How To Support a Narcissistic Leader

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How To Support a Narcissistic Leader

The Idea: Narcissism is an overused medical term often describing leaders who are self-centered, crave admiration, and lack empathy for others. Narcissistic leaders alienate others, manipulate their relationships, play victim and always believe they are under siege, often time distorting reality for their own personal benefit. Sound familiar? How do you honorably support a narcissistic leader? And when is it appropriate to break off the relationship?

Here are some common characteristics in narcissistic leaders:

1. They are often preoccupied with their own agendas, sometimes to the exclusion of the needs and concerns of others.
2. Often times they live in a state of pathological lying. Deception to serve one’s own interests with little or no regard for the needs and concerns of others.
3. They love to cast themselves as a victim in order to control the ecosystem around them.
4. They are masters of passive aggressive emotional abuse, exhibiting negative nonverbal gestures while maintaining verbal silence.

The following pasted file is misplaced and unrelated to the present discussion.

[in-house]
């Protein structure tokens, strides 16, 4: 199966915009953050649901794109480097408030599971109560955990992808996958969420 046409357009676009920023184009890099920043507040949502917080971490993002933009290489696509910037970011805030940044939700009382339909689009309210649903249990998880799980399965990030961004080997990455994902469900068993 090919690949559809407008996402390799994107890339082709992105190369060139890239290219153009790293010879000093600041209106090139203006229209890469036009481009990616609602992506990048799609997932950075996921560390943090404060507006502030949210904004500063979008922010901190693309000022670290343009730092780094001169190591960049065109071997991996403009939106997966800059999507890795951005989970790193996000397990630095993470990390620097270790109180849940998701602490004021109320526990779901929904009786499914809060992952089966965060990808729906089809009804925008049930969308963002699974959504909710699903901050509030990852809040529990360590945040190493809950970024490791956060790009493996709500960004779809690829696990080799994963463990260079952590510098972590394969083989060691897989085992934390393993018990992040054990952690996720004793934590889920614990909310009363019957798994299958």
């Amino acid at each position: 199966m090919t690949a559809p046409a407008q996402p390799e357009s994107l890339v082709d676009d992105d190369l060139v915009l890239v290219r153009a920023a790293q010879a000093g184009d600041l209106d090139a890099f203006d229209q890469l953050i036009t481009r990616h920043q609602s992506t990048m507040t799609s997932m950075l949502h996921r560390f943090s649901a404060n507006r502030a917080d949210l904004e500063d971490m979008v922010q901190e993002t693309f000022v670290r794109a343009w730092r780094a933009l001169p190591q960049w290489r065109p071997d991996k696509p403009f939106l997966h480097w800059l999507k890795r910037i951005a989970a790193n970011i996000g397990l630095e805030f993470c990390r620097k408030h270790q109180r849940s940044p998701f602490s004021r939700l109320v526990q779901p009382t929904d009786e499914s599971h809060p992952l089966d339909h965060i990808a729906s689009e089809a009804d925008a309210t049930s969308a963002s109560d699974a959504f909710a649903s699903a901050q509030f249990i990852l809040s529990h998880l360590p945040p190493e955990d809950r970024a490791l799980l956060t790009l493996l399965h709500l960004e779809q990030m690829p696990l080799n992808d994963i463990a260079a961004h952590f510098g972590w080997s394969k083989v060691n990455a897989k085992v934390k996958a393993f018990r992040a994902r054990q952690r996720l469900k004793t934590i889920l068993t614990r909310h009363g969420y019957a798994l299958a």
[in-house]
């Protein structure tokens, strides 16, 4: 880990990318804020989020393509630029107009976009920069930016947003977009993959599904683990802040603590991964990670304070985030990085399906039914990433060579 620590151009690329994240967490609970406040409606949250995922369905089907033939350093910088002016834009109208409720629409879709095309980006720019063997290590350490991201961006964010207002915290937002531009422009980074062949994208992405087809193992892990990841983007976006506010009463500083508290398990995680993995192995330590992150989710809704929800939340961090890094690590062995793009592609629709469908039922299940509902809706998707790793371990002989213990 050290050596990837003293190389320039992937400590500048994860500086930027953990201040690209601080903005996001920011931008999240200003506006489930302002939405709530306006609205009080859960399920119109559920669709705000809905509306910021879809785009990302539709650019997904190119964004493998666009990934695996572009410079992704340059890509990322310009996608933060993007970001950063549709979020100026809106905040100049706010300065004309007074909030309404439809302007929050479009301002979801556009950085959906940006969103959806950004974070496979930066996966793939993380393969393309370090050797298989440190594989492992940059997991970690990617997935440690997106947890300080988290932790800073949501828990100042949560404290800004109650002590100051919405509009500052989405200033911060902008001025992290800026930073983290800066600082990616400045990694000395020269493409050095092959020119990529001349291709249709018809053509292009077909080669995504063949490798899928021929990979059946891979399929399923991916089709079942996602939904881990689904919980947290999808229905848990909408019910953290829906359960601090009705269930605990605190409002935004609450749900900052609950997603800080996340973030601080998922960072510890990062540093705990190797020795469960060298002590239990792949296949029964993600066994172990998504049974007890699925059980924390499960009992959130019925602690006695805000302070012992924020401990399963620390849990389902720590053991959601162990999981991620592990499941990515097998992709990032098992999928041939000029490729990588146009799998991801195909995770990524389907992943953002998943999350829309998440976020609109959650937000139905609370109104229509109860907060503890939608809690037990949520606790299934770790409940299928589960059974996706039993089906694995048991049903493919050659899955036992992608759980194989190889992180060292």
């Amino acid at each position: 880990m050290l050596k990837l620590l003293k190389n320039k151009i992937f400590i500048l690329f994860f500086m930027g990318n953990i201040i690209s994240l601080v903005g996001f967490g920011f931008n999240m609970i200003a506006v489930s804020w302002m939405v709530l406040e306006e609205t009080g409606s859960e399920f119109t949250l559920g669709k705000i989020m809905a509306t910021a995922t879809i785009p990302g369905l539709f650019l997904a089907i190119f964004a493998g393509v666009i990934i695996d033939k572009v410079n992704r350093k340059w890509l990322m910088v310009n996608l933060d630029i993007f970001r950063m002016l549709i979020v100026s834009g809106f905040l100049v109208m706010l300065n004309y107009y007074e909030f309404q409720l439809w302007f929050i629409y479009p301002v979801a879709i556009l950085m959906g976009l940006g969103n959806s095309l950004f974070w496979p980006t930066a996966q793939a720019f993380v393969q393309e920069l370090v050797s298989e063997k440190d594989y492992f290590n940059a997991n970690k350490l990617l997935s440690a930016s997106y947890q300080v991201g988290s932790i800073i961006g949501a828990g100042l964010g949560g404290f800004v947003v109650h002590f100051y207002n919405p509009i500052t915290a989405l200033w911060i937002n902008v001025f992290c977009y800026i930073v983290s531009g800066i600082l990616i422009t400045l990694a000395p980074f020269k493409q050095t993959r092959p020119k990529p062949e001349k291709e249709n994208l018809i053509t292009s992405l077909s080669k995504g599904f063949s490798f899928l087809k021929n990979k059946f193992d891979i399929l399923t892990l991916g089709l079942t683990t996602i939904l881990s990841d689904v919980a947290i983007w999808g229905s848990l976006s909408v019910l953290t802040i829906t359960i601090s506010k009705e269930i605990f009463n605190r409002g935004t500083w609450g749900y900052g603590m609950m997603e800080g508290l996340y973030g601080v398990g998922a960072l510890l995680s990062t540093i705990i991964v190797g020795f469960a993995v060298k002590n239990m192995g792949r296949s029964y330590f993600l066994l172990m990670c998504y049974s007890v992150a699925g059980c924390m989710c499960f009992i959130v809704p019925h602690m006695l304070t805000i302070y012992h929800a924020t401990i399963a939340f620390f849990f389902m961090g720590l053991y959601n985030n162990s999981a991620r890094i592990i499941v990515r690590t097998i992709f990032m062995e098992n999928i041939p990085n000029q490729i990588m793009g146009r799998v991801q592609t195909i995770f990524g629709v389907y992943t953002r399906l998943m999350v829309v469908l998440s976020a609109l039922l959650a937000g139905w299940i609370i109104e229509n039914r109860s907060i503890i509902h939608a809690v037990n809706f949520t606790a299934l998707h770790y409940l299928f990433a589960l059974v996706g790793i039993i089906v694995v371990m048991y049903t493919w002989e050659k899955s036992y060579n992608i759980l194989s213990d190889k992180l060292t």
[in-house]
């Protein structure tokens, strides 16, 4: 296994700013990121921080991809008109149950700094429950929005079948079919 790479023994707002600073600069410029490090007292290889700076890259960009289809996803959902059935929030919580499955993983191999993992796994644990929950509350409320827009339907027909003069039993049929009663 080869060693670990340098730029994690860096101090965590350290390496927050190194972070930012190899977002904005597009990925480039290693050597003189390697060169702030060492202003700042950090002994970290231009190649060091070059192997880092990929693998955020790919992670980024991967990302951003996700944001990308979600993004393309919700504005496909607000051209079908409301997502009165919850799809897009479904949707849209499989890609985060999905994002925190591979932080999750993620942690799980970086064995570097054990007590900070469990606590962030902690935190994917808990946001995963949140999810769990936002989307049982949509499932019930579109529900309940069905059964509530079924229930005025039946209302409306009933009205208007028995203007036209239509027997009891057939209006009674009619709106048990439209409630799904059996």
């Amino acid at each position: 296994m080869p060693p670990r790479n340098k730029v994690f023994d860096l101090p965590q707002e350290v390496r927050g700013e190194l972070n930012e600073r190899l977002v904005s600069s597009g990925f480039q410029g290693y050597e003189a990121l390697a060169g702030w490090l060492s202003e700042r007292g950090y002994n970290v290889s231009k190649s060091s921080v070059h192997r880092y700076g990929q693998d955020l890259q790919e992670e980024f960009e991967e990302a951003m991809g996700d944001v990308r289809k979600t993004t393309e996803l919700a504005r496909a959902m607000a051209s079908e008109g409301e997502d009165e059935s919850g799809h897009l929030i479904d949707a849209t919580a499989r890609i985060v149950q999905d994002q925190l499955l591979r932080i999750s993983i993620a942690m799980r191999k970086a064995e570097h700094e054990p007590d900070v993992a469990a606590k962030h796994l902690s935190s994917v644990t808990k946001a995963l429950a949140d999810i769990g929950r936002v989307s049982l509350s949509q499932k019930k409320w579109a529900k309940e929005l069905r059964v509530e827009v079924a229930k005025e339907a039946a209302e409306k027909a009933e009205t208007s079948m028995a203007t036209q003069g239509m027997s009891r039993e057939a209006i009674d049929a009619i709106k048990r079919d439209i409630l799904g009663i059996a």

5. They constantly test others pushing them to demonstrate their love or commitment to the relationship. They can withhold affection or pout to get what they want.
6. They demonstrate a clear lack of empathy for how others feel or what they need.
7. They often get into power struggles and “I’m right, you’re wrong” debates.
8. They perceive others as either being with them or against them.
9. They struggle with close relationships (and trust), and often times they over rely on a close relationship to maintain their emotional health.
How do you work with these types of leaders?

First of all, if this person is not going anywhere and they are abusing you emotionally or physically it is time to walk and break the relationship. Kick’em to the curb and move on.

It is critical to co-exist with some of these behaviors but it’s also important to discuss some of your emotions in a non-threatening environment. These people struggle with empathy and their self-identity, so creating a safe conversation is the only way to gain trust. Let them know you support them and are on their team. Remember, they see the world as either “with them” or “against them.” Don’t take them on directly or criticize, because they simply can’t take it. Consider partnering with them on goals that they value. Offer them solutions (and options) that do not threaten them.

Finally remember, “Narcissists are great con-artists. After all, they succeed in deluding themselves.” (Anonymous)

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